The best woods for smoking brisket are hickory, oak, mesquite, cherry, apple, maple, and pecan.
In this article, we look at why these are the best choices, the different flavor profiles they offer, and also why we like to flavor our brisket with wood smoke in the first place.
We also tell you what size wood you should use in your specific type of smoker for the best results when smoking brisket.
Contents (Jump to Topic)
- 1 Quick Reference Table: Best Smoking Woods for Brisket, With Flavor Profiles
- 2 Which Woods do I Use to Smoke Brisket?
- 3 7 Best Woods for Smoking Brisket
- 4 A Word on Wood Sizes
- 5 Why add Smoke to Brisket Cooks Anyway?
- 6 Final Thoughts
Quick Reference Table: Best Smoking Woods for Brisket, With Flavor Profiles
This table is a quick overview of each wood suitable for smoking brisket, with a brief note on the smoke profile they provide.
|Strong, traditional smoky
|Medium, balanced smoky
|Very strong, earthy, distinct sharpness
|Mild, sweet, fruity with color enhancement
|Mild, sweet, fruity
|Mild, slightly sweet, smooth
|Mild, nutty, slightly sweet
Which Woods do I Use to Smoke Brisket?
I mostly use just oak wood to smoke my briskets, but with a little cherry wood mixed in.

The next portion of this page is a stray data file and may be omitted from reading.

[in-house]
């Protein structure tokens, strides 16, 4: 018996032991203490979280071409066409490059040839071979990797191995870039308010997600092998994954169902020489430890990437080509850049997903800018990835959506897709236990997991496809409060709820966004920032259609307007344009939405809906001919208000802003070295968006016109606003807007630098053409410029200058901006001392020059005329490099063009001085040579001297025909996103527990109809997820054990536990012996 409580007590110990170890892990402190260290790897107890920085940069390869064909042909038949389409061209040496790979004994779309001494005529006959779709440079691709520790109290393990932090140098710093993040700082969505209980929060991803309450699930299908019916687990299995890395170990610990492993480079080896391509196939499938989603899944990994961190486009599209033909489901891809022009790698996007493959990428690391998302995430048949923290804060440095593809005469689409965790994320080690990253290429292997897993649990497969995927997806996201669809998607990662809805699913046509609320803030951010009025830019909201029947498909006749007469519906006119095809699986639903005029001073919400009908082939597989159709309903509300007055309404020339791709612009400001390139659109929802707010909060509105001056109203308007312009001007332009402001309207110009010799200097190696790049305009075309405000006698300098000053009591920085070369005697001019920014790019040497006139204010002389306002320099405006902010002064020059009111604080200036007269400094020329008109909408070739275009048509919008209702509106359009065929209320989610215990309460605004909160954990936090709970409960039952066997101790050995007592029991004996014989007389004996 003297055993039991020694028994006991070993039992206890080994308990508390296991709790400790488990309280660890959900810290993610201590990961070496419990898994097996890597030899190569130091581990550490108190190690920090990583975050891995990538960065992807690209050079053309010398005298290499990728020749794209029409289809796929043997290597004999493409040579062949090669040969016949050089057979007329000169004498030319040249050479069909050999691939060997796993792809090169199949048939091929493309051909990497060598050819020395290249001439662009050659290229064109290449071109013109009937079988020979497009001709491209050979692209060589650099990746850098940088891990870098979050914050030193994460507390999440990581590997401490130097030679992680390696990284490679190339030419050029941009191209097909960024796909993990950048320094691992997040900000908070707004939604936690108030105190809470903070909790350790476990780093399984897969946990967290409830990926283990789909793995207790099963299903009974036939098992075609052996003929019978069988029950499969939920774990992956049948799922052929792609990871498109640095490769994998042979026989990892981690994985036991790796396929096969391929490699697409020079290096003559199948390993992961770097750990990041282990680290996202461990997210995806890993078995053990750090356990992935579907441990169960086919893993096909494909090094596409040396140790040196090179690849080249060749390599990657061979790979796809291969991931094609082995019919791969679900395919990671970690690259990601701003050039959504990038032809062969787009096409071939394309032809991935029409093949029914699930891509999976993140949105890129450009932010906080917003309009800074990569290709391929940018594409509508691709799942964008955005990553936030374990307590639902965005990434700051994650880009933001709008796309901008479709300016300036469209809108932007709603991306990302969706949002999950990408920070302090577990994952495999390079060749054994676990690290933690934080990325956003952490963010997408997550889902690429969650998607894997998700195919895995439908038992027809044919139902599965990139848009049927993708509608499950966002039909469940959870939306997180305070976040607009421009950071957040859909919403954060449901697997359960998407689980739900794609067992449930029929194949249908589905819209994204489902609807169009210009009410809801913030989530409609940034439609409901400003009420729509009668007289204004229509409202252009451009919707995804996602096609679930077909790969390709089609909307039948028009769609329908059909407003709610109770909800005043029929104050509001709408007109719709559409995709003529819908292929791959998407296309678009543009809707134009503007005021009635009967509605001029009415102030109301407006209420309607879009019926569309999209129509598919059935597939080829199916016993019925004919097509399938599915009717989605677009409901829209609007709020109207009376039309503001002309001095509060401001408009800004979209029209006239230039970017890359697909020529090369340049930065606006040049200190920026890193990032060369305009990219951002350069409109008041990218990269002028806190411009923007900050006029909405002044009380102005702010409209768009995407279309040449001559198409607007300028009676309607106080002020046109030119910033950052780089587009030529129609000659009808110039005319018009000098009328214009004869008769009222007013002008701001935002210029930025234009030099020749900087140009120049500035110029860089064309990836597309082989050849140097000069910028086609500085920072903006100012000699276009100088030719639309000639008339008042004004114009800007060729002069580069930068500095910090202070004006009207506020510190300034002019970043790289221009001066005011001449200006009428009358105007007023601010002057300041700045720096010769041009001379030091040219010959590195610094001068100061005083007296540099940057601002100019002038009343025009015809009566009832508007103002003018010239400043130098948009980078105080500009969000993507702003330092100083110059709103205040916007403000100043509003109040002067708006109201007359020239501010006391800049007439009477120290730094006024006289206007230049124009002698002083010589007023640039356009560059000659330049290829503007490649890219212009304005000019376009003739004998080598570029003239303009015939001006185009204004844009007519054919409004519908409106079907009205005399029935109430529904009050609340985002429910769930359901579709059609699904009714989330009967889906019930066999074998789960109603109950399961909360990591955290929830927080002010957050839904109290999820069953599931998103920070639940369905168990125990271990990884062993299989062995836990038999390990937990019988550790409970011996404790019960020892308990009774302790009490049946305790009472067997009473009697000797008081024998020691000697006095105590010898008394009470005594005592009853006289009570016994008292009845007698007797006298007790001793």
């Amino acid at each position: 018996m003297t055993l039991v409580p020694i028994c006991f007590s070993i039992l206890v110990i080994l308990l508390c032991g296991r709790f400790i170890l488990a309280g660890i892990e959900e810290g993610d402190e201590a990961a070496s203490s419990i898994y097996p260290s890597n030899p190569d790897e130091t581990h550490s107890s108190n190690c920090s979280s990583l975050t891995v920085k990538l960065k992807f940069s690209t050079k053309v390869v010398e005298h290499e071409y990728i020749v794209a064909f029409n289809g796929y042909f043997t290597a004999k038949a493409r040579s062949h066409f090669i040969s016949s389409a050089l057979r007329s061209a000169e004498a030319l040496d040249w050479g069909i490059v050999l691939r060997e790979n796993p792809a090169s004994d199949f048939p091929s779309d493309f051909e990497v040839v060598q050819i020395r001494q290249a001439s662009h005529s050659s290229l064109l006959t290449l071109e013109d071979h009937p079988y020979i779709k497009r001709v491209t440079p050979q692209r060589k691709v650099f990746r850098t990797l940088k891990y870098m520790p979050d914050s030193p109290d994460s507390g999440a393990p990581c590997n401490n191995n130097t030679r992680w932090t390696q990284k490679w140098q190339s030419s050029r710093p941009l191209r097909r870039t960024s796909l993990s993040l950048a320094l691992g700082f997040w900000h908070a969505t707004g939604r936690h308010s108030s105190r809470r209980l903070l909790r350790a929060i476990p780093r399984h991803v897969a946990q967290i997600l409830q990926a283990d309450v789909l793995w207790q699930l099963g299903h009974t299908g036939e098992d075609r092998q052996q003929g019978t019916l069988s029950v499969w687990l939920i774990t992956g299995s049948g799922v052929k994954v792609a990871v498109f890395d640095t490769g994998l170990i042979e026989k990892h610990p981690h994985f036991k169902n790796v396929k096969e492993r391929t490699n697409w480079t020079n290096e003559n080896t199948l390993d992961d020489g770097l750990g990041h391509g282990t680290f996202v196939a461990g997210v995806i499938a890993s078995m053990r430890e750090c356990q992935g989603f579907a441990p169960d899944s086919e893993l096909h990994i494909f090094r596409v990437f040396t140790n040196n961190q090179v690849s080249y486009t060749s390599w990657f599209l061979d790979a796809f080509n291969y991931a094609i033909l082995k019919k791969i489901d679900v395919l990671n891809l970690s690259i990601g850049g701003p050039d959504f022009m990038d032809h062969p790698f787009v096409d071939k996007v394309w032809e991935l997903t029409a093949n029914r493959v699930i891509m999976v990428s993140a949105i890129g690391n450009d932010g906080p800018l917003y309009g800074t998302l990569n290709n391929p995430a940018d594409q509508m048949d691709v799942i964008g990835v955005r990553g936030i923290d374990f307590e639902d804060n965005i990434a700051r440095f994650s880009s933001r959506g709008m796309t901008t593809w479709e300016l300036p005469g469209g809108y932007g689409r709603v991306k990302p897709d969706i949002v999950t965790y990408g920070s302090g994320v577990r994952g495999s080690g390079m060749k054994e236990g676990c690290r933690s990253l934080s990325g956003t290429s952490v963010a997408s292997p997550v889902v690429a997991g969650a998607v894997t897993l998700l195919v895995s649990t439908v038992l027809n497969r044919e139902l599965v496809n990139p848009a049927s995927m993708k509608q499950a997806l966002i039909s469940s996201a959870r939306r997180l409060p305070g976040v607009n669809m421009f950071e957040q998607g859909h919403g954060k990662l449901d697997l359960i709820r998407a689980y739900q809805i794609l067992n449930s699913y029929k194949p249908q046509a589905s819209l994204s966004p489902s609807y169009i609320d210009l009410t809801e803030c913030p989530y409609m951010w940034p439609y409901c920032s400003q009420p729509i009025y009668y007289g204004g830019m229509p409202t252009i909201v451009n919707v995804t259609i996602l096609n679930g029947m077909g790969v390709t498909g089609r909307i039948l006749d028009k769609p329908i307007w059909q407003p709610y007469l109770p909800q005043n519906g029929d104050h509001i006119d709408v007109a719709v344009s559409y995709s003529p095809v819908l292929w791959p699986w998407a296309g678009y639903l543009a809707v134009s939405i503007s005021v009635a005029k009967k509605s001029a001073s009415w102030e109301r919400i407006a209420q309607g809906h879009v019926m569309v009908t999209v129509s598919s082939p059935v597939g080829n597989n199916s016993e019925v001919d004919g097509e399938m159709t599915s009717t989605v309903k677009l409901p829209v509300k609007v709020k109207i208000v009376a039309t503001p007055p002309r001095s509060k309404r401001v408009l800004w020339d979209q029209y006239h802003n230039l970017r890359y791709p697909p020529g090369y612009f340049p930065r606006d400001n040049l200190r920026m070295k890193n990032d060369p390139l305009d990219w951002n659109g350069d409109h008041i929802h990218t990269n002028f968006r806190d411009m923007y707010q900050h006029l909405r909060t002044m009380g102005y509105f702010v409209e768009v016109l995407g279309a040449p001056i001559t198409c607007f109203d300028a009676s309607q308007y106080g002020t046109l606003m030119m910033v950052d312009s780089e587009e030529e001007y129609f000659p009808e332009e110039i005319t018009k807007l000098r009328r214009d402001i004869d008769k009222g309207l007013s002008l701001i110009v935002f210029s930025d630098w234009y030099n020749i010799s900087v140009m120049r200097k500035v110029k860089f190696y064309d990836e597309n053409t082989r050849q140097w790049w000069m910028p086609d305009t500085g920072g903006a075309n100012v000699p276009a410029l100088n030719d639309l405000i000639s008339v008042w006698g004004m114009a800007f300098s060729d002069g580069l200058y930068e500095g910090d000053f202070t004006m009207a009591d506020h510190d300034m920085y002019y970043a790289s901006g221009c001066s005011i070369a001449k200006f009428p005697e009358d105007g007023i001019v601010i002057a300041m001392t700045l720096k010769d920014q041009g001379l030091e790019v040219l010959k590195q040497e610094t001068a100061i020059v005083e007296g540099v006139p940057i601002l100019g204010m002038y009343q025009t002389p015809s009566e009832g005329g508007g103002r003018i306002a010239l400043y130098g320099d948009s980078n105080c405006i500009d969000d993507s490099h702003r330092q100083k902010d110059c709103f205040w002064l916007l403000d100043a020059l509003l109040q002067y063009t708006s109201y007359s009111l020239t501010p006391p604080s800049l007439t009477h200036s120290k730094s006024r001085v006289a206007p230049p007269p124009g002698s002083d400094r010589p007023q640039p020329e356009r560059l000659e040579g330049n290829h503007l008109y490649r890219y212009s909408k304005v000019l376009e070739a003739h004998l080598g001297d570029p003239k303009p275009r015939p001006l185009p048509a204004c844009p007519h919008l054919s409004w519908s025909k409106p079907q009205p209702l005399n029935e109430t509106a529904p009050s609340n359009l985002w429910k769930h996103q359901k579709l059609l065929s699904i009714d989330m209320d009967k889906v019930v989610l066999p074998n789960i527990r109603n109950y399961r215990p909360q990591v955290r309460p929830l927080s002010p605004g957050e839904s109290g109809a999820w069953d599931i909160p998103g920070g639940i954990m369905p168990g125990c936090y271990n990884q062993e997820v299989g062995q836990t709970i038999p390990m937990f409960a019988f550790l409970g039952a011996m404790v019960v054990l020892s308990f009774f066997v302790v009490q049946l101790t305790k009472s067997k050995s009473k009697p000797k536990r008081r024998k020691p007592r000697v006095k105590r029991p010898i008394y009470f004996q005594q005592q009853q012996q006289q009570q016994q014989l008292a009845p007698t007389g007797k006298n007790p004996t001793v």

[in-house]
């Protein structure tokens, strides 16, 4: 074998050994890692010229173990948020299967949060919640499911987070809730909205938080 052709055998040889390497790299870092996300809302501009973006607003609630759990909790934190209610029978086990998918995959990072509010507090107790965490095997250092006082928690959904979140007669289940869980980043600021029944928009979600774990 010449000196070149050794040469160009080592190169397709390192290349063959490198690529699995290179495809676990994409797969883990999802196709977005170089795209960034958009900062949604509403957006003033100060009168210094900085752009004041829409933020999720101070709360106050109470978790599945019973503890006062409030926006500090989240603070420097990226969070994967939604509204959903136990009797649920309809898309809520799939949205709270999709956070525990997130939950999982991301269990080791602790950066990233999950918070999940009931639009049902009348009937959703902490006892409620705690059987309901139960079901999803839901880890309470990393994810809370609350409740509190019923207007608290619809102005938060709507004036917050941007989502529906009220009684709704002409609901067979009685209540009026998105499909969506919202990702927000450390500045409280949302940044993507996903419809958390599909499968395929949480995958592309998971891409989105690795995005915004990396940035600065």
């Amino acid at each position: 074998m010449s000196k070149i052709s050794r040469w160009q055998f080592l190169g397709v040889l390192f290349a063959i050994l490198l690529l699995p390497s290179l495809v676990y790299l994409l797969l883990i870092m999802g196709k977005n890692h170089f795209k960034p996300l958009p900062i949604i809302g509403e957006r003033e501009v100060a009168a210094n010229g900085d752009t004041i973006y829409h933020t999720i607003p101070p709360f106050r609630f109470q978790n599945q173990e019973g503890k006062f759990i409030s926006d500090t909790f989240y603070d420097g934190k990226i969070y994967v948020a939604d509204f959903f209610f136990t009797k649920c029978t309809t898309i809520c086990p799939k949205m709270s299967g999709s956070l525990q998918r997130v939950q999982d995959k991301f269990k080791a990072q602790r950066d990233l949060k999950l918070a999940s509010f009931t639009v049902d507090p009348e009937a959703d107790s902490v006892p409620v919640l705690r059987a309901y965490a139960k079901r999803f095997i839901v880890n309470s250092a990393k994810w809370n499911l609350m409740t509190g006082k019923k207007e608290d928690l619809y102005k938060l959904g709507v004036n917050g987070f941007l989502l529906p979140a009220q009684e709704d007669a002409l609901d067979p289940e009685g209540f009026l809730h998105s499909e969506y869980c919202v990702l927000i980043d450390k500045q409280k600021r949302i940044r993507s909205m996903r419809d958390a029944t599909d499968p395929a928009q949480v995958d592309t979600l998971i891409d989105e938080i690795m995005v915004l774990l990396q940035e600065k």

I use a lot of oak because I have a great source readily available local to me that I get for a very low cost. But even if I didn’t have this I would still choose oak because after experimentation with various woods, it’s the flavor I’ve most come to prefer with brisket.
I tend to mix in some cherry wood to my oak because I love the way the cherry wood smoke helps to really darken the bark, adding to the visual presentation of the meat when it’s finished. It also rounds out the smoky flavor with a little added complexity.
I use a mix of between 2 or 3 chunks of oak wood to every one chunk of cherry wood. Give this combination a try, I promise you won’t be disappointed!
But enough about me, let’s take a look at the most popular woods used by the BBQ community at large.
7 Best Woods for Smoking Brisket
There are dozens of different kinds of wood to choose from for smoking, and perhaps 10 to 12 varieties that are popular for smoking brisket. We’ve shaved that list down to the 7 that we think are best.
Of the woods we do not list, many of them are difficult to come by, so most smokers tend to focus on just a handful and it’s these we list here.